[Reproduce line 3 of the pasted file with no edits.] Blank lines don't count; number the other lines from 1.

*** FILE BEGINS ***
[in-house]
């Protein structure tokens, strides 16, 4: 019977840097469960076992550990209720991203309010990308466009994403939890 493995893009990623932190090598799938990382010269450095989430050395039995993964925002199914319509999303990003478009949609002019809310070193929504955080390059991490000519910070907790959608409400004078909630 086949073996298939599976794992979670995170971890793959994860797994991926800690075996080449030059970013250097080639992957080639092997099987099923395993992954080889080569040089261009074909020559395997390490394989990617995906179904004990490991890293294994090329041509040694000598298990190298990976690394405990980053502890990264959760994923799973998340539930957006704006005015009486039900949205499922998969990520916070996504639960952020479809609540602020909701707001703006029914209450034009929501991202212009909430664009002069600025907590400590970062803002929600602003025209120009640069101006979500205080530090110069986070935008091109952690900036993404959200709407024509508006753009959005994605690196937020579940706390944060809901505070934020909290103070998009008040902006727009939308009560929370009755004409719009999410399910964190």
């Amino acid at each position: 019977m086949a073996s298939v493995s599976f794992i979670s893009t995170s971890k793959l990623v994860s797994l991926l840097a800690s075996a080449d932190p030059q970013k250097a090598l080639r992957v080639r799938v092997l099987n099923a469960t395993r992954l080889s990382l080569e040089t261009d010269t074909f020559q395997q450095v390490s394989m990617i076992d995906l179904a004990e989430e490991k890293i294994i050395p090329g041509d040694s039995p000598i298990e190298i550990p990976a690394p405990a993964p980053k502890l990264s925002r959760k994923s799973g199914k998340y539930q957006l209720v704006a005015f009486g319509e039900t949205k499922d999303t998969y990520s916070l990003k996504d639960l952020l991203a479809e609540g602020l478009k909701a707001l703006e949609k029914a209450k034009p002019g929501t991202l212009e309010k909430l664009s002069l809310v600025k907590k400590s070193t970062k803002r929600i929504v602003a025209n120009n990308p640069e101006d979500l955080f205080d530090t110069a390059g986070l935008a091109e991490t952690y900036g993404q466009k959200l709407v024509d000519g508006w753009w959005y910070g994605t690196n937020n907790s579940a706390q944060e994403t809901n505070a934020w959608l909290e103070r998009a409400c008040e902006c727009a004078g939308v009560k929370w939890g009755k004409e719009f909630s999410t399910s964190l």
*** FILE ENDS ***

């Amino acid at each position: 019977m086949a073996s298939v493995s599976f794992i979670s893009t995170s971890k793959l990623v994860s797994l991926l840097a800690s075996a080449d932190p030059q970013k250097a090598l080639r992957v080639r799938v092997l099987n099923a469960t395993r992954l080889s990382l080569e040089t261009d010269t074909f020559q395997q450095v390490s394989m990617i076992d995906l179904a004990e989430e490991k890293i294994i050395p090329g041509d040694s039995p000598i298990e190298i550990p990976a690394p405990a993964p980053k502890l990264s925002r959760k994923s799973g199914k998340y539930q957006l209720v704006a005015f009486g319509e039900t949205k499922d999303t998969y990520s916070l990003k996504d639960l952020l991203a479809e609540g602020l478009k909701a707001l703006e949609k029914a209450k034009p002019g929501t991202l212009e309010k909430l664009s002069l809310v600025k907590k400590s070193t970062k803002r929600i929504v602003a025209n120009n990308p640069e101006d979500l955080f205080d530090t110069a390059g986070l935008a091109e991490t952690y900036g993404q466009k959200l709407v024509d000519g508006w753009w959005y910070g994605t690196n937020n907790s579940a706390q944060e994403t809901n505070a934020w959608l909290e103070r998009a409400c008040e902006c727009a004078g939308v009560k929370w939890g009755k004409e719009f909630s999410t399910s964190l």